FIG. 6 illustrates an example touch sensing operation according to embodiments of the disclosure.

FIG. 7 illustrates of an example integrated touch screen configuration including high-resistivity connections between Vcom portions according to various embodiments.

FIGS. 8-9 illustrate an example integrated touch screen configuration in which various embodiments can be implemented.

FIGS. 10-17 illustrate example touch screens according to various embodiments.

FIG. 18 illustrates a current versus voltage characteristic curve of an example diode that can be implemented according to various embodiments.

FIG. 19 illustrates current versus voltage characteristic curves of two example transistors that can be implemented according to various embodiments.

DETAILED DESCRIPTION

In the following description of example embodiments, reference is made to the accompanying drawings which form a part hereof, and in which it is shown by way of illustration specific embodiments in which embodiments of the disclosure can be practiced. It is to be understood that other embodiments can be used and structural changes can be made without departing from the scope of the embodiments of this disclosure.

This relates to integrated touch screens in which a common electrode (Vcom) of the display system can be segmented into electrically isolated Vcom portions that can be operated as drive lines and/or sense lines of a touch sensing system. The touch screen can include high-resistivity connections between Vcom portions. The resistivity of the high-resistivity connections can be high enough so that touch sensing and image display can be performed by the touch screen, and the high-resistivity connections can provide an added functionality by allowing a charge build up on one of the Vcom portions to be spread to other Vcom portions and/or discharged from system by allowing charge to leak through the high-resistivity connections. In this way, for example, visual artifacts that result from charge build up on a Vcom portion can be reduced or eliminated.

FIGS. 1A-1D show example systems in which display screens (which can be part of touch screens) according to embodiments of the disclosure may be implemented. FIG. 1A illustrates an example mobile telephone 136 that includes a display screen 124. FIG. 1B illustrates an example digital media player 140 that includes a display screen 126. FIG. 1C illustrates an example personal computer 144 that includes a display screen 128.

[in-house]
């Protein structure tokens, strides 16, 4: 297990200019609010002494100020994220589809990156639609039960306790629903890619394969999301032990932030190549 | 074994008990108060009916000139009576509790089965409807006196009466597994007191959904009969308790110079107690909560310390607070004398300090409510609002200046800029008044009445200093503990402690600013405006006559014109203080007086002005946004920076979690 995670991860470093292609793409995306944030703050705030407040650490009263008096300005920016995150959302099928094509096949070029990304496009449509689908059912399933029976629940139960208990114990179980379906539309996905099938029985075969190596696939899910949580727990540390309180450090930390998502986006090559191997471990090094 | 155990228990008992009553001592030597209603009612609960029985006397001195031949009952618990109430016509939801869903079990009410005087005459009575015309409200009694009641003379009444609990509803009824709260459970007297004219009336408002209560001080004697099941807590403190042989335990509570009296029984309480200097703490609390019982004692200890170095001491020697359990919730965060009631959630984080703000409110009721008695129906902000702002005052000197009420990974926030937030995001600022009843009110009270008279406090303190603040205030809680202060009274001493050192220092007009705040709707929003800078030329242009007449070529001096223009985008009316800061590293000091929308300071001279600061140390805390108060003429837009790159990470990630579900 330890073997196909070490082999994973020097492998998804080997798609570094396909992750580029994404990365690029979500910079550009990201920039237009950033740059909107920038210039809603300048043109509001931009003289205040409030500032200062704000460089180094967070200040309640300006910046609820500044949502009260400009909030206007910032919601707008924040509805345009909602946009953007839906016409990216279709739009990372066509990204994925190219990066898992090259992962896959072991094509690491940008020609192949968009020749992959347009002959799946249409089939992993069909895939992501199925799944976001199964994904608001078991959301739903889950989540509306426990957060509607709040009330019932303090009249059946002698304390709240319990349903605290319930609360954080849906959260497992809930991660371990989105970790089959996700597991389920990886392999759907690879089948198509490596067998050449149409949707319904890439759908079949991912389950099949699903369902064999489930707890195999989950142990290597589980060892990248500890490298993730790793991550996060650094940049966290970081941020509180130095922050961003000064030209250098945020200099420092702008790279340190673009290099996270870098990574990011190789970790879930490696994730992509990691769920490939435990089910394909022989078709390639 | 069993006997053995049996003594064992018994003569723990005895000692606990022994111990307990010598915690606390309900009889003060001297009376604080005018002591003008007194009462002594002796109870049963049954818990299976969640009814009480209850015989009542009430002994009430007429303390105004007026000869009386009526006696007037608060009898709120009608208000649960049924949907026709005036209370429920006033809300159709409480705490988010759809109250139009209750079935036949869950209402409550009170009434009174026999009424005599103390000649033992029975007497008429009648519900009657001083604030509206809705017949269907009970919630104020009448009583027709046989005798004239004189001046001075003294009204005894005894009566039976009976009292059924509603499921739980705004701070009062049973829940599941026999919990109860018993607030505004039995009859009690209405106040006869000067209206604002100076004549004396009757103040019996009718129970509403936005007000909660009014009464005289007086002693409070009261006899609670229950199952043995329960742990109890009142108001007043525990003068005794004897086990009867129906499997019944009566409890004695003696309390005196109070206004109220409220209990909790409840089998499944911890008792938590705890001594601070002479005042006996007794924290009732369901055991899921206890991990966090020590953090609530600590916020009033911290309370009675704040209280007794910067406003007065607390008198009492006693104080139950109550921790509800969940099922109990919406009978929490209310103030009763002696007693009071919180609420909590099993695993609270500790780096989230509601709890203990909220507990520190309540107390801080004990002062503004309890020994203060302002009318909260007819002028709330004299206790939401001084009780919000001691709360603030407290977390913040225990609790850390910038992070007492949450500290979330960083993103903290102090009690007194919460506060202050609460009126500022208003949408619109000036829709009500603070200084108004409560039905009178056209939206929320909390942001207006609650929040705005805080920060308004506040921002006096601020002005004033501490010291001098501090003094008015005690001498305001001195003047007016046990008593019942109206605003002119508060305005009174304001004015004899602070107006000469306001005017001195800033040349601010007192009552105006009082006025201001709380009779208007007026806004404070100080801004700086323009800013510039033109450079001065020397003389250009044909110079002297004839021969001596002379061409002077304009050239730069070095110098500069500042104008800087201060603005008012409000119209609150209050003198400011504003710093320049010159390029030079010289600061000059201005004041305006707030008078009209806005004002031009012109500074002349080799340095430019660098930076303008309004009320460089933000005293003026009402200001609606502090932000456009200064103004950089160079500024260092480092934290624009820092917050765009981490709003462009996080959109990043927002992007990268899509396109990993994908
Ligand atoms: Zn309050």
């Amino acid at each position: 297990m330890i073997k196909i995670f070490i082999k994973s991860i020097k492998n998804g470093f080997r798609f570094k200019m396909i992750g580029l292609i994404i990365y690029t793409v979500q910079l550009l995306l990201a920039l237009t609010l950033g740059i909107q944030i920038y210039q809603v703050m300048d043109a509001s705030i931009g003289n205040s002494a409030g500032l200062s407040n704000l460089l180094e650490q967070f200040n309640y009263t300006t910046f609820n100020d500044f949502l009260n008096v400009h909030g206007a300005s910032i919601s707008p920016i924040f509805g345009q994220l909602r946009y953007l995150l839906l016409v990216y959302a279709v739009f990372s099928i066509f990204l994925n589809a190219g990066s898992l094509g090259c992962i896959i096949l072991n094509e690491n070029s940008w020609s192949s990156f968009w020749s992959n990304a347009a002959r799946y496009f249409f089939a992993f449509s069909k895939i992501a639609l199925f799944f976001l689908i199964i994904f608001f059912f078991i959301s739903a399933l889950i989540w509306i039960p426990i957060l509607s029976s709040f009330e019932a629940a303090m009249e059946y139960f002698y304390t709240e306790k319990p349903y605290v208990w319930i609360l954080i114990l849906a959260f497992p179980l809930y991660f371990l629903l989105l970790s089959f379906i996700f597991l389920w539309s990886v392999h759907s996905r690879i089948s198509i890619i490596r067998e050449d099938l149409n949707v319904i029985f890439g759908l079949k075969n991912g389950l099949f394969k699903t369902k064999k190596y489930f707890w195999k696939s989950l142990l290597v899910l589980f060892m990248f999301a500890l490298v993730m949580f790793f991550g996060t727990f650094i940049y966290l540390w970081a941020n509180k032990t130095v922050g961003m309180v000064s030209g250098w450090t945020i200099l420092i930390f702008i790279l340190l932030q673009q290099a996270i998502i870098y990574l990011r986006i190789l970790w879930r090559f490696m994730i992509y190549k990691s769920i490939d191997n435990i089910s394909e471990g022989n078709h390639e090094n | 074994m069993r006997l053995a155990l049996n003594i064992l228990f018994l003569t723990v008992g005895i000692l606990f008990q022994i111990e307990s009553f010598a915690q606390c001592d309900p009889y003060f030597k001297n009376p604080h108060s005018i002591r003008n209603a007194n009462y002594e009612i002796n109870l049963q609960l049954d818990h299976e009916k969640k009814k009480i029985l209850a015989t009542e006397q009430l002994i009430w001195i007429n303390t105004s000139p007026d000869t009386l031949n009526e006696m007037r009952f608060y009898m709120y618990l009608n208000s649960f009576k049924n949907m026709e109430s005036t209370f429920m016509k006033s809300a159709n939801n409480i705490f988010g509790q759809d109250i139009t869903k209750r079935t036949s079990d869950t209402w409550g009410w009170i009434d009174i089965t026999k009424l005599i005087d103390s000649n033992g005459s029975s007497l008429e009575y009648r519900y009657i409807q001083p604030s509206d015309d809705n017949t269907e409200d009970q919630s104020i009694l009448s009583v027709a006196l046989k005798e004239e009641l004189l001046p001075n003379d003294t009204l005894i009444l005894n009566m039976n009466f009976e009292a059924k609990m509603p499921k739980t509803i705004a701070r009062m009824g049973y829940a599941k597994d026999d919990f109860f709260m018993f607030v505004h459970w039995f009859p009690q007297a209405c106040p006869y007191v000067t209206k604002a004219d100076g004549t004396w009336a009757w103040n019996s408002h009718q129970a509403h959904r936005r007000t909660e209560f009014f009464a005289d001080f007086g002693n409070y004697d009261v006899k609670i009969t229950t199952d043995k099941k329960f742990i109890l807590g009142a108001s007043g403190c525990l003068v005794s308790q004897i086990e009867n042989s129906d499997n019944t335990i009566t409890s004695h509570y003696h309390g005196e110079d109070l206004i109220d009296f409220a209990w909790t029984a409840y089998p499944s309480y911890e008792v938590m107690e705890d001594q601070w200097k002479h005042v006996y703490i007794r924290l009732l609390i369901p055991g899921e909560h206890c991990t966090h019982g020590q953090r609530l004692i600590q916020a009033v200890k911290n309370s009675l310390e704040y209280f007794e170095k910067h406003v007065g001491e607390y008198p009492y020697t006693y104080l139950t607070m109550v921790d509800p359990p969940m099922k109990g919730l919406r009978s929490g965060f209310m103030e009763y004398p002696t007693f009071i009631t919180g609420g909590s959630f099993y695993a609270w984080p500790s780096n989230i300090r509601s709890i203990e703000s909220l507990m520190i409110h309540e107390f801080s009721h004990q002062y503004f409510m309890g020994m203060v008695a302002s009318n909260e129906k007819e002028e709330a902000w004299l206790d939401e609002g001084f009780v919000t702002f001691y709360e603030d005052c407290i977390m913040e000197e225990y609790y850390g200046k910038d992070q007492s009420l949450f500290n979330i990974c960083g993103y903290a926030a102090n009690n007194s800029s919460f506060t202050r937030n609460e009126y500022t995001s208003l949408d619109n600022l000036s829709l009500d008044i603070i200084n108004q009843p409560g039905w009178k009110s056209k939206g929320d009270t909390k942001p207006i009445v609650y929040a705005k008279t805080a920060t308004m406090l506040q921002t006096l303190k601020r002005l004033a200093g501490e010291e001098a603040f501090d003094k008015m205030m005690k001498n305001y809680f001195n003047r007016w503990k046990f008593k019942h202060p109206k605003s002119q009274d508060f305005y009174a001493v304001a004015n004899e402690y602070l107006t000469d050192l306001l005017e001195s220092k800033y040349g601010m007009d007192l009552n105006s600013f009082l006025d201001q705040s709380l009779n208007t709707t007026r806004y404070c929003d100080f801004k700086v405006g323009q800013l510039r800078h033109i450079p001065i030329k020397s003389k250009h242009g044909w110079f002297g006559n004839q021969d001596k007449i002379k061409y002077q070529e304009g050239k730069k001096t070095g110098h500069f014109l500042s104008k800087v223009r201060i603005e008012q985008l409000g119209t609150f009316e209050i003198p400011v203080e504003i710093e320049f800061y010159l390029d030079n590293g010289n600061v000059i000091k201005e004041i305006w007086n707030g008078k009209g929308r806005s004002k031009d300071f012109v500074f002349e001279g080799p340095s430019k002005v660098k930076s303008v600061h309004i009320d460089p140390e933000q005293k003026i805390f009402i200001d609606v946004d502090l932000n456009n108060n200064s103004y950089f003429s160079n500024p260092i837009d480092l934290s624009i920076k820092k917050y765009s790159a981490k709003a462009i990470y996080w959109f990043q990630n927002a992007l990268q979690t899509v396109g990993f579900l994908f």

FIG. 1D illustrates some details of an example display screen 150. FIG. 1D includes a magnified view of display screen 150 that shows multiple display pixels 153, each of which can include multiple display sub-pixels, such as red (R), green (G), and blue (B) sub-pixels in an RGB display, for example. The magnified view also shows data lines 155 between each display pixel 153.

FIG. 1D also includes a magnified view of two of the display pixels 153, which illustrates that each display pixel can include pixel electrodes 157, each of which can correspond to one of the sub-pixels, for example. Each pixel electrode can include a plurality of pixel electrode fingers 158. Each display pixel can include a common electrode (Vcom) 159 that can be used in conjunction with pixel electrodes 157 to operate the display pixel, as will be described below in more detail. In this example embodiment, the Vcom 159 of adjacent display pixels 153 can be separated by an opening, Vcom opening 161. In this example embodiment, a single data line 155 can be used to operate all three pixel electrodes 157 in a display pixel 153, for example, by multiplexing the data line, while in other embodiments, the sub-pixels of a display pixel can be operated by separate data lines. In some embodiments, common electrodes can span multiple display pixels of the display screen, such as a single Vcom spanning a rectangular or other shape area of display pixels, and Vcom openings can be formed between these larger areas of Vcom.

During a display operation, voltages applied to the common electrodes and to the pixel electrodes can create an electric field through a pixel material (not shown), such as liquid crystal, of each display pixel. In the case of liquid crystal, for example, the electric field can cause inclination of the liquid crystal molecules that can control the amount of light from a backlight (not shown) that passes through a transparent cover (not shown), such as color filter glass. The amount of light passing through the color filter glass can be based on an amount of inclination of the liquid crystal, which can be based on the strength of the electric field through the liquid crystal. In this way, for example, controlling the strength of voltages applied to the liquid crystal of a display pixel can control the luminance of the display pixel. Other pixel materials that can control and/or generate light based on application of voltage to the pixel material could be used, as one skilled in the art would understand.